Four-time NBA champion LeBron James has hit back at Swedish football star Zlatan Ibrahimovic, saying there is no reason why he cannot have just as big an effect off the basketball court as he does on it.
James has been a force for social change in the United States, focusing much of his attention on police brutality and racial injustice against African Americans.
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He was outspoken about the police shooting of Jacob Blake in Wisconsin last year, and against former President Donald Trump, and he worked with other NBA stars to try and get Black people out to vote during the recent US election that brought Joe Biden to power.
“I speak from a very educated mind. I am kind of the wrong guy to go at because I do my homework,” said James on Friday after the Los Angeles Lakers 102-93 win over the Portland Trail Blazers on Friday night.
James was responding to Ibrahimovic’s comments earlier this week that athletes should “stay out” of politics, mentioning James by name and calling him out over his political activism.
“[LeBron] is phenomenal at what he’s doing, but I don’t like when people have some kind of status, they go and do politics at the same time,” Ibrahimovic said.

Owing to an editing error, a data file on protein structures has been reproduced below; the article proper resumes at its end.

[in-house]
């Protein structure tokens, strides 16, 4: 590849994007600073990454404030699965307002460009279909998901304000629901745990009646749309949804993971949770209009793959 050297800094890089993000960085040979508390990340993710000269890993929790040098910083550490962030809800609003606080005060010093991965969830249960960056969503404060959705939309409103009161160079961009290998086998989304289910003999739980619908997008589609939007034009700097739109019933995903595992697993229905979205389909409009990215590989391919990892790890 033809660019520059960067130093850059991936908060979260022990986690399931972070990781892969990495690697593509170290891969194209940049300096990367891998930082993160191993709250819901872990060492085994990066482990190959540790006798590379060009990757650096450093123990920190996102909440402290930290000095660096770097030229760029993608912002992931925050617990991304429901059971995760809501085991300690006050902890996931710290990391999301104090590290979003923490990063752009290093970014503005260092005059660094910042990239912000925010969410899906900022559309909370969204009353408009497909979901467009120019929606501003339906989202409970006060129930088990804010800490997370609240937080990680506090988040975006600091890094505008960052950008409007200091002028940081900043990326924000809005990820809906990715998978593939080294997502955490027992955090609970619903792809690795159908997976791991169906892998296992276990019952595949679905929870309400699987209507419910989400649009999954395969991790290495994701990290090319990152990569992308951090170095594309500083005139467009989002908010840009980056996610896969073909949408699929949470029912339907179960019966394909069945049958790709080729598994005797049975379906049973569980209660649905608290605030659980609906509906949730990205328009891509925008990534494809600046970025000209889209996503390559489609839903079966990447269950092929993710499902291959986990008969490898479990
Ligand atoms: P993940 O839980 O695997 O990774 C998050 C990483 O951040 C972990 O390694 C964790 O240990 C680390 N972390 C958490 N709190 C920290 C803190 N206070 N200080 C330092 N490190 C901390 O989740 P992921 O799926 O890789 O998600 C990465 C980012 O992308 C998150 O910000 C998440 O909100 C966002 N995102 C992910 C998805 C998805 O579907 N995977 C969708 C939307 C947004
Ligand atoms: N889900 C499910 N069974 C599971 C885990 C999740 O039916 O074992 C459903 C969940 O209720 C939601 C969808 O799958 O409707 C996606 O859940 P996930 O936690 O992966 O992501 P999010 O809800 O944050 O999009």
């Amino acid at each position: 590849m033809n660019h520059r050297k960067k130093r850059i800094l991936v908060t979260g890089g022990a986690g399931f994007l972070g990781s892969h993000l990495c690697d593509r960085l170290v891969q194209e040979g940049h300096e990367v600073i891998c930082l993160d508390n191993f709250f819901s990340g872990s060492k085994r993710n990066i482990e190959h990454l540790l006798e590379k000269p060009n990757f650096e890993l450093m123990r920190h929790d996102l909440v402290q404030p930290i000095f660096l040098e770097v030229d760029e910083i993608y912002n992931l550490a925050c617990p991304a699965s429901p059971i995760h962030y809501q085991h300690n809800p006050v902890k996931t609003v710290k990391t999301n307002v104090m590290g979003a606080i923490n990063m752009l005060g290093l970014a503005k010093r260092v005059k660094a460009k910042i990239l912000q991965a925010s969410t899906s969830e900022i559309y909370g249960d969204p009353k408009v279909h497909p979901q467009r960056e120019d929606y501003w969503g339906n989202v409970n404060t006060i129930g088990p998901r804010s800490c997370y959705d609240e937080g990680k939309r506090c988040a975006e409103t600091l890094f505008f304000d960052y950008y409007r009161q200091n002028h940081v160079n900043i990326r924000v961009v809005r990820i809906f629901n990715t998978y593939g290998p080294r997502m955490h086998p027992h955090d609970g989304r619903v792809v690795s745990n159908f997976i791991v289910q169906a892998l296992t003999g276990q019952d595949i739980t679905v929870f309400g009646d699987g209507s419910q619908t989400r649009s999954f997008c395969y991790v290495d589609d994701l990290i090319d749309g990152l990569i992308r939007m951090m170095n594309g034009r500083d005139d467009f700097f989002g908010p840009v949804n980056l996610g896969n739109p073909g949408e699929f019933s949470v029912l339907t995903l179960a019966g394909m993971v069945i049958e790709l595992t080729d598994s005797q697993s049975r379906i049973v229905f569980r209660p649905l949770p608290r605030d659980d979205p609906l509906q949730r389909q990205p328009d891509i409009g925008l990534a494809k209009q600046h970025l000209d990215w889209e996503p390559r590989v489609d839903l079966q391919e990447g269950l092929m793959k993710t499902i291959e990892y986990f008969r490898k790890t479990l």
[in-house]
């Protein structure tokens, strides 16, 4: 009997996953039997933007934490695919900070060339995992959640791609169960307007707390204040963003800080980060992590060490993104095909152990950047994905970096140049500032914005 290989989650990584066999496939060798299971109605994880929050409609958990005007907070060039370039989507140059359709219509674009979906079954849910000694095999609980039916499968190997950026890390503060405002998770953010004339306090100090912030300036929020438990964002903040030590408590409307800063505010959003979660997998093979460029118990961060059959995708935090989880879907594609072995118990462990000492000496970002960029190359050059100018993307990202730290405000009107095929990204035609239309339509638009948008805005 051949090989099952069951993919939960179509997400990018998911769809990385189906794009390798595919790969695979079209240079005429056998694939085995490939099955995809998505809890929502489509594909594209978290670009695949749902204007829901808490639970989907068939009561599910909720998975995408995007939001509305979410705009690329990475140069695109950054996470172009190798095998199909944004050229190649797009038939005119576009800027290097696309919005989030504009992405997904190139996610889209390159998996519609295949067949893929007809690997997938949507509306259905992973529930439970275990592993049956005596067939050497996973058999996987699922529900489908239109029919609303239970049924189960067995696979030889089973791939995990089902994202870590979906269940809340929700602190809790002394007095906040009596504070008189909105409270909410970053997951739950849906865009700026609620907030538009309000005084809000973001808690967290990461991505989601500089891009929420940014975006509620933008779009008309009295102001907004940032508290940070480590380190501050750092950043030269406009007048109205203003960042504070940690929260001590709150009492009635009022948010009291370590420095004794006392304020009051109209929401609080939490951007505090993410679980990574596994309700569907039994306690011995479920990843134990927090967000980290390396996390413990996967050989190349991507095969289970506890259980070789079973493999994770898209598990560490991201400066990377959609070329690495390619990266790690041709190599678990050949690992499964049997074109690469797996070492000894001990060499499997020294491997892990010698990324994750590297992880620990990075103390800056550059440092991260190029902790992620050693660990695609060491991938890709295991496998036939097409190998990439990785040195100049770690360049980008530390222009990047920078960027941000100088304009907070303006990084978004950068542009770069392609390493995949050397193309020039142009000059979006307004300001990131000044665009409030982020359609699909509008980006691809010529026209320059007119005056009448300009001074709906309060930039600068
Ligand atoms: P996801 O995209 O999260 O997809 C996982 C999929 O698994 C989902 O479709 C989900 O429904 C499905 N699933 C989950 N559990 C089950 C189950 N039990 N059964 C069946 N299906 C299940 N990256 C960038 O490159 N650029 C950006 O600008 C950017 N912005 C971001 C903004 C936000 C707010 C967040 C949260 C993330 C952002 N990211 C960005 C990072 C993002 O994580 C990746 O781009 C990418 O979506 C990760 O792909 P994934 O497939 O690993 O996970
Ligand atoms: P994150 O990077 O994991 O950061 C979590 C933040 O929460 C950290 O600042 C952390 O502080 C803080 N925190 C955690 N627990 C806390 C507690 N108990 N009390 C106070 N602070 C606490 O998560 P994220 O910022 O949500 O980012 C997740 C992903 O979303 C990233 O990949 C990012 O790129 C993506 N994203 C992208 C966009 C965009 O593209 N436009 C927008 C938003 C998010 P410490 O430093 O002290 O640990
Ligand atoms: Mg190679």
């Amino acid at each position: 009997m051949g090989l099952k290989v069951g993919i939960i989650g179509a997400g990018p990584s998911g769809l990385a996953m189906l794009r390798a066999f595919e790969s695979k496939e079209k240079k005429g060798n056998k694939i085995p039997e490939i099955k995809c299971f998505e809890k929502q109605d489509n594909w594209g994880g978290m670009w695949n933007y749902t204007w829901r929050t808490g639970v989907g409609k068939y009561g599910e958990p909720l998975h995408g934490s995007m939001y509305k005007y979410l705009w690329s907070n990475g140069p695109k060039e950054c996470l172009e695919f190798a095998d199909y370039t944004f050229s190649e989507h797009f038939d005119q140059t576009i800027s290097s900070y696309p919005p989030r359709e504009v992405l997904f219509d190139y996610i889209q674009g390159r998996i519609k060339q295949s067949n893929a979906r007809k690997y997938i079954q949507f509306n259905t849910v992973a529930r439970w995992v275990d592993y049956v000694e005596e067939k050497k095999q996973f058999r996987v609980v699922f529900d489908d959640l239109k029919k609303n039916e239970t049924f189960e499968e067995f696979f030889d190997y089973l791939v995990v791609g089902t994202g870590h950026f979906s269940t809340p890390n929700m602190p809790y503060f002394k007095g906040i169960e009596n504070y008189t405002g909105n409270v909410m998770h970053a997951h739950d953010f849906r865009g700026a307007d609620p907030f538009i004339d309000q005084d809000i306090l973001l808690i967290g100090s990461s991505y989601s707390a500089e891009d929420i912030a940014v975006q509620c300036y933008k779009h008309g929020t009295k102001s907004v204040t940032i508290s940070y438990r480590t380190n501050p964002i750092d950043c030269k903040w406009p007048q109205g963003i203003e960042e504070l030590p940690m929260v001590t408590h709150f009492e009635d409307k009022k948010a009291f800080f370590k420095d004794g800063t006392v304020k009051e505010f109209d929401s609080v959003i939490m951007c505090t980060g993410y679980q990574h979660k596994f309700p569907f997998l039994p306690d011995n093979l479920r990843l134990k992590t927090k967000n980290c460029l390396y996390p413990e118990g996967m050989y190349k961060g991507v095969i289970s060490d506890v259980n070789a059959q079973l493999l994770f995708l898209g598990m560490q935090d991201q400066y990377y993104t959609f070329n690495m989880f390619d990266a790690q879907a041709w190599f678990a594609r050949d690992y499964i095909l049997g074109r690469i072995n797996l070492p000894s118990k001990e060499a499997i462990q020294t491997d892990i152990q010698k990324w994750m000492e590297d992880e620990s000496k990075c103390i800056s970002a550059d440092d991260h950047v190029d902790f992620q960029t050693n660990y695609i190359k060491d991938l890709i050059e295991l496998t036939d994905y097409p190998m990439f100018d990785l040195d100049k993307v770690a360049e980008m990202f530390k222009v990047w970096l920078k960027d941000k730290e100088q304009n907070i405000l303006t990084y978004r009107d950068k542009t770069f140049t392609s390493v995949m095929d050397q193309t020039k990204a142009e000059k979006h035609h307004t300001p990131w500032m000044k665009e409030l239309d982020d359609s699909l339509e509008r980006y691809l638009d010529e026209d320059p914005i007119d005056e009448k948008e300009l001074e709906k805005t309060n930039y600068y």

Speaking in an interview for UEFA for Discovery+ in Sweden, the outspoken striker said it is a “mistake” when athletes step out of their lane.
“I don’t do politics … That is the first mistake people do when they become famous and they become in a certain status. Stay out of it. Just do what you do best because it doesn’t look good,” Ibrahimovic said.
James helped found the More Than a Vote organisation which boosted voter turnout in Black areas. The group organised more than 40,000 volunteers to work at the polls during the November federal election.
James says winning championships is one thing but inspiring and empowering people and bringing Americans together is just as rewarding.
“At the end of the day, I would never shut up about things that are wrong. I preach about my people and I preach about equality, social injustice, racism, voter suppression. Things that go on in our community,” James said.
“There is no way I would ever just stick to sports. I know how powerful my voice is.”
James said he likes to think he is the start of something much bigger in sports.
“You see young guys speaking about things they feel is unjust,” he said.
“For a long time, we heard, ‘as athletes you should be thankful to be able to throw a ball, dribble a ball, swing a baseball bat. You shouldn’t be able to speak about anything else’.
“That is not the case any more. It won’t be the case for a long time.”
James also made it clear he was aware of comments made in 2018 by Ibrahimovic, the Swedish-born son of a Bosnian father and a Croatian mother.
“He’s the guy who said in Sweden, he was talking about the same things, because his last name wasn’t a [traditional Swedish] last name, he felt like there was some racism going on when he was out on the pitch,” James said.
Indeed, Ibrahimovic told Canal Plus that “undercover racism” caused the Swedish media and public to treat him with less respect and reverence.
“This exists, I am 100 percent sure because I am not Andersson or Svensson. If I would be that, trust me, they would defend me even if I would rob a bank.”